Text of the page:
Street Smarts; The Savvy Consumer’s Guide To Pre-Owned, Collectible, And Vintage Cameras; Leicaflexes And Early Leica Rs

Adventurous souls and early adopters were shooting with 35mm SLRs (namely the Kine Exakta) as far back as 1936, but it wasn't until the late '50s and early '60s that 35mm SLRs really began to dominate the serious amateur and professional camera market. No other camera type offered the SLR's supreme optical flexibility and a penta-prism finder with eye-level, through the lens, parallax-free viewing and focusing. Nikon soon took the lead, introducing the landmark Nikon F in '59, a formidable pro system camera based on the well established form of the very successful Nikon S-series rangefinder cameras. Tokyo Optical Co. was in the fray with the Topcon RE Super, an early TTL-metering SLR by '63, and not much later, in '65, Konica announced the world's first autoexposure SLR, the Konica Auto-Reflex. With such a spate of technical innovation issuing forth from Japan, the Germans, then esteemed as the world's premier precision camera manufacturers, knew they couldn't afford to rest on their laurels--and they didn't.

Unfortunately, when it came to developing new focal plane shutter, interchangeable lens, penta-prism SLRs, the two most venerable German camera companies, E. Leitz Wetzlar and Zeiss Ikon, proceeded with too much deliberation, an excess of caution, and insufficient speed. After much ado, both came out with SLRs that proclaimed, "Have it our way!"--turning the later but famous Burger King slogan on its head. In short, the Zeiss Contarex and the Leicaflex were idiosyncratic, essentially unrelated to their splendid rangefinder forbears, stupendously expensive, and not very technically audacious--cameras that may have pleased the engineers but didn't sell like hotcakes. On the other hand, they were exquisitely made heavy metal machines with superb optics that were bench assembled in relatively limited quantities, and that's why they make such fascinating user collectibles. The good news for collectors is that the current bear market in (most) film SLRs means that Leicaflexes and their cousins, early Leica Rs, are now a lot more affordable. If you're patient, you can snag a clean, operational example with a fine lens for not much more than a few hundred bucks--or about twice that much for a pristine example. (Contarexes are another story for another column.)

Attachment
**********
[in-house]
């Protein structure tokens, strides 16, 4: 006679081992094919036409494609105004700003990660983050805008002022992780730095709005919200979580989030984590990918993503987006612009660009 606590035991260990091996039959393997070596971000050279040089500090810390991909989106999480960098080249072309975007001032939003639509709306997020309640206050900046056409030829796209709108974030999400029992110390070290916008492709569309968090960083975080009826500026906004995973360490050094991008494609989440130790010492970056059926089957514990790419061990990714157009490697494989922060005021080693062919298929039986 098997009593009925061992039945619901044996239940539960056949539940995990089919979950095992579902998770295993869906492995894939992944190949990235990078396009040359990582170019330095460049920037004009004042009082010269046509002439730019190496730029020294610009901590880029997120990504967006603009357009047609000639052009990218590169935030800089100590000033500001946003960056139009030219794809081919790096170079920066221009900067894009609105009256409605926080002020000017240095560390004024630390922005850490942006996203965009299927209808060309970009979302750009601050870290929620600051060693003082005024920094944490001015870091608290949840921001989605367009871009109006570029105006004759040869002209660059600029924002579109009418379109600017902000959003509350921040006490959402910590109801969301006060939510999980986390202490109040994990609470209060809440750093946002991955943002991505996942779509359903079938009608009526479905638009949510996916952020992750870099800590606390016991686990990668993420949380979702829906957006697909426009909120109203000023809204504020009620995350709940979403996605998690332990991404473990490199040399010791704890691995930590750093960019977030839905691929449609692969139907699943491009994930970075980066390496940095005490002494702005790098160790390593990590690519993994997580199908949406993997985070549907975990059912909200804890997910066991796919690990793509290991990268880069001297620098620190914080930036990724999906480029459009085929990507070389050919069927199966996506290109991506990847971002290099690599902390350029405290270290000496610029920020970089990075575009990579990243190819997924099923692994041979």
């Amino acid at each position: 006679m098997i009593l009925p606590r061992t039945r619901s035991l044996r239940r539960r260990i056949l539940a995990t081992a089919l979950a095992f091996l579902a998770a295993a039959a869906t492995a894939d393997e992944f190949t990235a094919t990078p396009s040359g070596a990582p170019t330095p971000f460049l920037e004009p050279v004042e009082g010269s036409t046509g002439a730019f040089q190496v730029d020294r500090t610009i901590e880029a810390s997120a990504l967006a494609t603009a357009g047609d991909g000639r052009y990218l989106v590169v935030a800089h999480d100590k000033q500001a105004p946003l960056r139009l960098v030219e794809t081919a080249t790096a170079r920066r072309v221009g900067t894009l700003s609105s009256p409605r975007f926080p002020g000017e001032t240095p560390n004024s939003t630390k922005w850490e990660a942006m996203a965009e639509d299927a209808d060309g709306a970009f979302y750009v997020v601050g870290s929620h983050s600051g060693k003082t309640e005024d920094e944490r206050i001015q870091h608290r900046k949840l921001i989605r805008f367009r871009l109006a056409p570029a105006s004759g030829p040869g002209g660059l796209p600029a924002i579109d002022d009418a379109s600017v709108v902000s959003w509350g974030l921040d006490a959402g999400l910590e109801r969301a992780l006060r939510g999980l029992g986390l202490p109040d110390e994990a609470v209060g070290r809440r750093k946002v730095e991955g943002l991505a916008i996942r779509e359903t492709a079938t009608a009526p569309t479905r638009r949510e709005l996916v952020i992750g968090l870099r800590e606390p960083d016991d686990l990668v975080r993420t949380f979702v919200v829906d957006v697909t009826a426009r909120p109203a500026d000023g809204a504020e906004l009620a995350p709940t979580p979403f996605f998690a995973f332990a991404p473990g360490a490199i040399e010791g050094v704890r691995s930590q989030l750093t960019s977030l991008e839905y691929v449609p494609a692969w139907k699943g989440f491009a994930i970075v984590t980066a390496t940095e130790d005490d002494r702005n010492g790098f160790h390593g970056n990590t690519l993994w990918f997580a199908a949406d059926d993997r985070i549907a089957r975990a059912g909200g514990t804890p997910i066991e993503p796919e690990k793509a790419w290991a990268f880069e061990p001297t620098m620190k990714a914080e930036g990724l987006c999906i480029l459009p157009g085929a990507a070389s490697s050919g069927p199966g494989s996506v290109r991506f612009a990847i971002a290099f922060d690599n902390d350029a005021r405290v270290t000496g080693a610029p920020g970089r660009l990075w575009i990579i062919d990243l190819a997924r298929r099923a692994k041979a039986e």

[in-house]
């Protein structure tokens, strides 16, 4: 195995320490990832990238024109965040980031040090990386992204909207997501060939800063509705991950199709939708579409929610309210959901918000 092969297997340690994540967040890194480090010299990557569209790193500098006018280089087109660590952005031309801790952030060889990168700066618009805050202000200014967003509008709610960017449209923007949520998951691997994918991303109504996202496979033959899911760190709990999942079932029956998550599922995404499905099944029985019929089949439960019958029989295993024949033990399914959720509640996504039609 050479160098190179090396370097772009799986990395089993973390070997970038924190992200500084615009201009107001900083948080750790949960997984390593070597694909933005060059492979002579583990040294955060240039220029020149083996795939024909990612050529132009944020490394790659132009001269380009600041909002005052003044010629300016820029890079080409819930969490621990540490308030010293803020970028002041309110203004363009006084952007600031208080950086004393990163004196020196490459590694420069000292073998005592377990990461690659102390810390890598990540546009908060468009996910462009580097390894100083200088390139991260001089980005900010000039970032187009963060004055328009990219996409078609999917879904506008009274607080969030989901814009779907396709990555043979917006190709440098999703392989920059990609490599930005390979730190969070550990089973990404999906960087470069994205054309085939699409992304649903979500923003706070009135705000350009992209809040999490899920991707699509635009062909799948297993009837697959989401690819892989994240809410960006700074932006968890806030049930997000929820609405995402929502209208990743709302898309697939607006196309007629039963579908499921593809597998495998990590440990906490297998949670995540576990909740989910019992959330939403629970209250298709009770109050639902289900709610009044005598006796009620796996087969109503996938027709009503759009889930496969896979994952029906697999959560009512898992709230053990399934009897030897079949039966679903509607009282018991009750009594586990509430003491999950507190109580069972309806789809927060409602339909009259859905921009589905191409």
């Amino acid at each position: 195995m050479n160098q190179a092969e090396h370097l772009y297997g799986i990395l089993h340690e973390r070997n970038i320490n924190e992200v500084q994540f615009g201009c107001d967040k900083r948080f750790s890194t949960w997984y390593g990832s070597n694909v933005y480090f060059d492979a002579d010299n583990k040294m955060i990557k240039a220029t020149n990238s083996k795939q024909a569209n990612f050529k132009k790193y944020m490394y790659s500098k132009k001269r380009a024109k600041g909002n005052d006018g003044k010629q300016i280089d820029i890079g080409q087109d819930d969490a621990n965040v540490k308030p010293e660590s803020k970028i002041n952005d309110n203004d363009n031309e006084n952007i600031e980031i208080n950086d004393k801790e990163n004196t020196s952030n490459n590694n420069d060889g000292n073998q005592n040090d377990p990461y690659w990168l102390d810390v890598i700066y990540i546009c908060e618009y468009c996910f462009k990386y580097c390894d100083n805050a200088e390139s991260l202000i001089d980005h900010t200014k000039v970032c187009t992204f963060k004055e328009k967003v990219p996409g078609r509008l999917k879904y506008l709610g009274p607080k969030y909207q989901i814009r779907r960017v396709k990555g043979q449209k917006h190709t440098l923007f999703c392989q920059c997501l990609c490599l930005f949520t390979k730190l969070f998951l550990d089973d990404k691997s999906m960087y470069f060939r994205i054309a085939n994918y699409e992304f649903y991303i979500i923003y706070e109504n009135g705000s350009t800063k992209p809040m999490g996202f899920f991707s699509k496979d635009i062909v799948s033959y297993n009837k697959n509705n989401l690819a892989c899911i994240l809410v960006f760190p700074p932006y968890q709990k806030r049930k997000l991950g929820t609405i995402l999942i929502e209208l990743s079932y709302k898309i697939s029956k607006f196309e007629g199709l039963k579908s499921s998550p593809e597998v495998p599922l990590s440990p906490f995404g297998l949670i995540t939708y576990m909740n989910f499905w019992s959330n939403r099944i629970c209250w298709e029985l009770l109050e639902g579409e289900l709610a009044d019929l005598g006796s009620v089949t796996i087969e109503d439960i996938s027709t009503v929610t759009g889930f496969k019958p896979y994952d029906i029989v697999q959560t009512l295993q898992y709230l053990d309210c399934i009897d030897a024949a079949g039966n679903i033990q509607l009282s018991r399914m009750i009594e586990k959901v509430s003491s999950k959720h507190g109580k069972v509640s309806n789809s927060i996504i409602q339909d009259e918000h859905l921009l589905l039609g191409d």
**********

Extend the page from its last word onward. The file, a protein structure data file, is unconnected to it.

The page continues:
The original Leicaflex of '64-'68 (called the standard in retrospect) is certainly underwhelming in terms of features. It's an old-fashioned match-needle-metering SLR with a non-TTL CdS meter cell inset in the front of the penta-prism housing. And its focusing system is downright peculiar--the actual focusing image is confined to a smallish fine microprism circle in the center of the finder field. This is surrounded by a screen image that's quite bright but always in focus irrespective of the distance setting of the lens--it's sorta like a rangefinder! Oh well, at least it's got an instant-return mirror and meters at full aperture. Once you get past its foibles, there's no denying that this hefty, exquisitely made, gorgeously finished machine is extremely well-balanced and, with its rounded back and radiused front edges, it nestles very comfortably in your hands. The big knurled shutter speed dial at the wind-lever axis provides speeds of 1 second to 1/2000 sec plus B, which are read out in large, legible white-on-black numerals along the bottom edge of the finder, and there's a lollipop-shaped follow-pointer that you line up with the floating meter needle by turning either the shutter speed dial or the lens aperture ring.